It’s showtime

  • By Sarah Jackson / Herald Writer
  • Wednesday, February 1, 2006 9:00pm
  • Life

If you are tired of this pathetic winter, if you’ve had enough of curling up with garden books, seed catalogs, magazines and your low-grade seasonal affective disorder, if you can’t stand another day of getting up in the bleeding dark, don’t worry.

Help for you, gardeners, is on the way.

The Northwest Flower &Garden Show

When: 9 a.m. to 9 p.m. Wednesday through Feb. 11, and 9 a.m. to 6 p.m. Feb. 12.

Where: Washington State Convention &Trade Center, 800 Convention Place, Seventh Avenue and Pike Street, Seattle. See www.wsctc.com or call 206-694-5000 for directions.

Cost: Tickets are $16 in advance or $19 at the door; $11 for a half-day ticket (sold at the door after 3 p.m. each day and after 2 p.m. on Sunday); $15 for groups of 20 or more; $8 for students age 25 and younger; and $3 for ages 6-17. Children 5 and younger can attend for free. Attend every day with a $65 all-show pass or take advantage of new ticket options: a $28 two-day pass and a premium ticket for $48, which gives you exclusive viewing of the display gardens from 8 to 9 a.m. for one day as well as valet parking and a special tote. Only 1,000 premium tickets will be sold.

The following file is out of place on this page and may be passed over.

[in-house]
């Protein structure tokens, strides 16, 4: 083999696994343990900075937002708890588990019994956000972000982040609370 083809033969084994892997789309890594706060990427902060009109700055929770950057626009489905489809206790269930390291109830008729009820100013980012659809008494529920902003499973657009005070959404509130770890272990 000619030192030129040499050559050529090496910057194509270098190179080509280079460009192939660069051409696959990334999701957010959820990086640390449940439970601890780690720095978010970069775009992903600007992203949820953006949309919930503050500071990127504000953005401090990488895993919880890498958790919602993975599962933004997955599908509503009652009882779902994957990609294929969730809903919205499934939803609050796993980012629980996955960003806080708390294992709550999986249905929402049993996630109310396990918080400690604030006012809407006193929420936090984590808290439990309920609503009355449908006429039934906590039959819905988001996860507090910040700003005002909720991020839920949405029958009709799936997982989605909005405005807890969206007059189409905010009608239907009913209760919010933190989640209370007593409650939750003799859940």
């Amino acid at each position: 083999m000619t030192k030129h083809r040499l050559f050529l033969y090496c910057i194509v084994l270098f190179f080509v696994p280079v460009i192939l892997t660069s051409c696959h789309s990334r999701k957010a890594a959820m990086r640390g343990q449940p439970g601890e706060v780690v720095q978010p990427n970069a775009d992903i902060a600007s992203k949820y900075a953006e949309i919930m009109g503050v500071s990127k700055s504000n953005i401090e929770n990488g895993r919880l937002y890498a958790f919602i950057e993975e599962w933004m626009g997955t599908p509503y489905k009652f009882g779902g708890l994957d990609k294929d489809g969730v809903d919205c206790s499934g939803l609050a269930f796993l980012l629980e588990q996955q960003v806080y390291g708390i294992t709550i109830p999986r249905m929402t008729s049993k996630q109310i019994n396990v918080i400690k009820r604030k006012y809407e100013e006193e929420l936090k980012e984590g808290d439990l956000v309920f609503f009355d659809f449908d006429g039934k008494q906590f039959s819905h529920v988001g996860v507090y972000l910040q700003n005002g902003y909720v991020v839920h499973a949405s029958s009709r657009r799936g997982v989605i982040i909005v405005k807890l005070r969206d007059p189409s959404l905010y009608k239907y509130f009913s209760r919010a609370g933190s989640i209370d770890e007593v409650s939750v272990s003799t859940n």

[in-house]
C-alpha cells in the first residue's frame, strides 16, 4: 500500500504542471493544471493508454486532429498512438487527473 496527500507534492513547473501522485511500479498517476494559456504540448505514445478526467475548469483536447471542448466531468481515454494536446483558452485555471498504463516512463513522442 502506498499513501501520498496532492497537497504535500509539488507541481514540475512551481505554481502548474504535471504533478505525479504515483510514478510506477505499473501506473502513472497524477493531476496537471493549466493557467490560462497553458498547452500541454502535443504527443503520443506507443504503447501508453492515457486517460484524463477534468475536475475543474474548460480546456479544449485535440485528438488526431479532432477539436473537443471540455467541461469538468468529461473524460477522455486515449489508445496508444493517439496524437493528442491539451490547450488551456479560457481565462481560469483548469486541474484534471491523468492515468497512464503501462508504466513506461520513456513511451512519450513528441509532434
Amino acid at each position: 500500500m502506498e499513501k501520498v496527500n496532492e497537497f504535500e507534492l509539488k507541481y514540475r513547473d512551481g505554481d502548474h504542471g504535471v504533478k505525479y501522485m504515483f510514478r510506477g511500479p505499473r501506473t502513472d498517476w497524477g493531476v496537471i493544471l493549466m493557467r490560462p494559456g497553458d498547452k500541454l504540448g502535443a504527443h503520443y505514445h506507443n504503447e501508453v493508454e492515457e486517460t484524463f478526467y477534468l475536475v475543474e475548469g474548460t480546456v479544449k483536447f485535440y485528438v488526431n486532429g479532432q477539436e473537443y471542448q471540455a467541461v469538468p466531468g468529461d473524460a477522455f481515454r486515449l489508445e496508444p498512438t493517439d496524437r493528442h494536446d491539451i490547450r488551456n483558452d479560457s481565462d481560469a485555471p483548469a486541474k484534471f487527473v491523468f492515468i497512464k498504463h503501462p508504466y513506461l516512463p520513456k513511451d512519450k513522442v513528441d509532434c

Save money: Buy tickets in advance online at www.gardenshownw.com or at local businesses to save $3 per ticket. Area outlets include Pacific Stone Co. in Everett, Emery’s Garden and Wight’s Home &Garden in Lynnwood, Flower World in Snohomish, Sunnyside Nursery and Marysville Floral in Marysville, and The Greenhouse Florist &Nursery in Oak Harbor.

Parking: There is well-marked pay parking near the convention center. If you’re going to the show Saturday or Sunday, however, you can avoid the busiest crowds and hectic parking garages by taking a flower show shuttle from the Northgate Transit Center (First Avenue NE and NE 103rd Street). It costs $1 each way.